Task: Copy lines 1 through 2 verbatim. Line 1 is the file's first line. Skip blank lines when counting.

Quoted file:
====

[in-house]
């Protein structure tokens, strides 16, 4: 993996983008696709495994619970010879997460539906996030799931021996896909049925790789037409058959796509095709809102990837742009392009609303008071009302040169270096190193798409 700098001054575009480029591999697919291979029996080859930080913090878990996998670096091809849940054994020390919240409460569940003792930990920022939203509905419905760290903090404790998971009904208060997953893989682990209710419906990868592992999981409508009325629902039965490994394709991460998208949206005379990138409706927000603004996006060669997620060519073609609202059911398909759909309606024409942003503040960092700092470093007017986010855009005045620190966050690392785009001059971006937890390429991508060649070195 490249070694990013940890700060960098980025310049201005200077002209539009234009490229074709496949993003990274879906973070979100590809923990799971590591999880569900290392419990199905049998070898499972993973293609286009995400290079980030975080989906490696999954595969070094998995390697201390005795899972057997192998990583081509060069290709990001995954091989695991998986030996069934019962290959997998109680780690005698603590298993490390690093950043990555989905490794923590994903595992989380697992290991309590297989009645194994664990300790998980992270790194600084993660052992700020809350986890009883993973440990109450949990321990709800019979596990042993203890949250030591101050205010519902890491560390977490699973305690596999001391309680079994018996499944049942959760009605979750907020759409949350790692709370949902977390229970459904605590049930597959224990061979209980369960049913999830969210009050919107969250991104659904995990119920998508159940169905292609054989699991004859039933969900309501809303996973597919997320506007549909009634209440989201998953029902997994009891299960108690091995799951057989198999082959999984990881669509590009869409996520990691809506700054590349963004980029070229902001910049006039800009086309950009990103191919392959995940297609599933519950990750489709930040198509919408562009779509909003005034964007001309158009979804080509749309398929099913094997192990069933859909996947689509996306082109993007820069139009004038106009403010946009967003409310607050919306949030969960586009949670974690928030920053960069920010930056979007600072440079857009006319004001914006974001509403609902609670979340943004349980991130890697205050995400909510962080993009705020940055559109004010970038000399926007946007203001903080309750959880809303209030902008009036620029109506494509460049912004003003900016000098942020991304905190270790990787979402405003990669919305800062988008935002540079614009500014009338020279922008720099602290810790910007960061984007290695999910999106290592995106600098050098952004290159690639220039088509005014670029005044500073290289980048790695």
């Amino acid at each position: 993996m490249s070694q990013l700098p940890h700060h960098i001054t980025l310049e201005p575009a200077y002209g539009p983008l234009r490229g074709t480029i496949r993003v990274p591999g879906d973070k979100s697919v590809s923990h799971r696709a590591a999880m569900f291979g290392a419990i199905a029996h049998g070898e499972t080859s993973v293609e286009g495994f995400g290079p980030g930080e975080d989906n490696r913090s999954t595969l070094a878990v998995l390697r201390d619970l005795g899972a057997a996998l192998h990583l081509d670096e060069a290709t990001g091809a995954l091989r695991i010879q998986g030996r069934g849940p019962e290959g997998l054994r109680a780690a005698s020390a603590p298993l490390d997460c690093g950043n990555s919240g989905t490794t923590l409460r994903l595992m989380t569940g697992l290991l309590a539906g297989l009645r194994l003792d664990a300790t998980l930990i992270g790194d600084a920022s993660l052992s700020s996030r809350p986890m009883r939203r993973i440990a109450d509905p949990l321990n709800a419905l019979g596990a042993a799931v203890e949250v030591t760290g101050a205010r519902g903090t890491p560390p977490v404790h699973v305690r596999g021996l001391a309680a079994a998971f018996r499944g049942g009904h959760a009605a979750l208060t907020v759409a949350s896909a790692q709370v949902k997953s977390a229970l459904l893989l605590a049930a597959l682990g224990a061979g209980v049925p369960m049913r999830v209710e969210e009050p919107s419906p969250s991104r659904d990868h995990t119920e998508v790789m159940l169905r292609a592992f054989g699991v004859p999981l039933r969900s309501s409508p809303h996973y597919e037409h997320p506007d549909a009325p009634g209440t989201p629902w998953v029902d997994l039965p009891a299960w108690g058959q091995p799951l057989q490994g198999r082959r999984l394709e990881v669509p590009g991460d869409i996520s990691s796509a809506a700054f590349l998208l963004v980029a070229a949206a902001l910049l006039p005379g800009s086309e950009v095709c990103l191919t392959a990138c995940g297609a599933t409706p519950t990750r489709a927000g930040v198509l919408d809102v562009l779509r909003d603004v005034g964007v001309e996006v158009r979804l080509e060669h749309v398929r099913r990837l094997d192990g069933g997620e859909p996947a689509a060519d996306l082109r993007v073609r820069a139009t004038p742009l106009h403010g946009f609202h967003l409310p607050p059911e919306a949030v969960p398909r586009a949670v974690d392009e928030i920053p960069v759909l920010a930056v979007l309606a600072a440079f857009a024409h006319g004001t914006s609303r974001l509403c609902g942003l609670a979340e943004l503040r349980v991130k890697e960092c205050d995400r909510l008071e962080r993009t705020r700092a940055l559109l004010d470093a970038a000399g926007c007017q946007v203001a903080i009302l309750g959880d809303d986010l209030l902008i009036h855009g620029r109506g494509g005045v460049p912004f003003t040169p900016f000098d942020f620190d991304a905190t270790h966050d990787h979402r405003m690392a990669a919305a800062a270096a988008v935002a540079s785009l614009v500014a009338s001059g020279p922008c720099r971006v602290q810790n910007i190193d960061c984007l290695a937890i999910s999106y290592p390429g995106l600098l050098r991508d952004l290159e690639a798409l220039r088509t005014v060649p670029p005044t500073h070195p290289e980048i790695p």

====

[in-house]
């Protein structure tokens, strides 16, 4: 993996983008696709495994619970010879997460539906996030799931021996896909049925790789037409058959796509095709809102990837742009392009609303008071009302040169270096190193798409 700098001054575009480029591999697919291979029996080859930080913090878990996998670096091809849940054994020390919240409460569940003792930990920022939203509905419905760290903090404790998971009904208060997953893989682990209710419906990868592992999981409508009325629902039965490994394709991460998208949206005379990138409706927000603004996006060669997620060519073609609202059911398909759909309606024409942003503040960092700092470093007017986010855009005045620190966050690392785009001059971006937890390429991508060649070195 490249070694990013940890700060960098980025310049201005200077002209539009234009490229074709496949993003990274879906973070979100590809923990799971590591999880569900290392419990199905049998070898499972993973293609286009995400290079980030975080989906490696999954595969070094998995390697201390005795899972057997192998990583081509060069290709990001995954091989695991998986030996069934019962290959997998109680780690005698603590298993490390690093950043990555989905490794923590994903595992989380697992290991309590297989009645194994664990300790998980992270790194600084993660052992700020809350986890009883993973440990109450949990321990709800019979596990042993203890949250030591101050205010519902890491560390977490699973305690596999001391309680079994018996499944049942959760009605979750907020759409949350790692709370949902977390229970459904605590049930597959224990061979209980369960049913999830969210009050919107969250991104659904995990119920998508159940169905292609054989699991004859039933969900309501809303996973597919997320506007549909009634209440989201998953029902997994009891299960108690091995799951057989198999082959999984990881669509590009869409996520990691809506700054590349963004980029070229902001910049006039800009086309950009990103191919392959995940297609599933519950990750489709930040198509919408562009779509909003005034964007001309158009979804080509749309398929099913094997192990069933859909996947689509996306082109993007820069139009004038106009403010946009967003409310607050919306949030969960586009949670974690928030920053960069920010930056979007600072440079857009006319004001914006974001509403609902609670979340943004349980991130890697205050995400909510962080993009705020940055559109004010970038000399926007946007203001903080309750959880809303209030902008009036620029109506494509460049912004003003900016000098942020991304905190270790990787979402405003990669919305800062988008935002540079614009500014009338020279922008720099602290810790910007960061984007290695999910999106290592995106600098050098952004290159690639220039088509005014670029005044500073290289980048790695």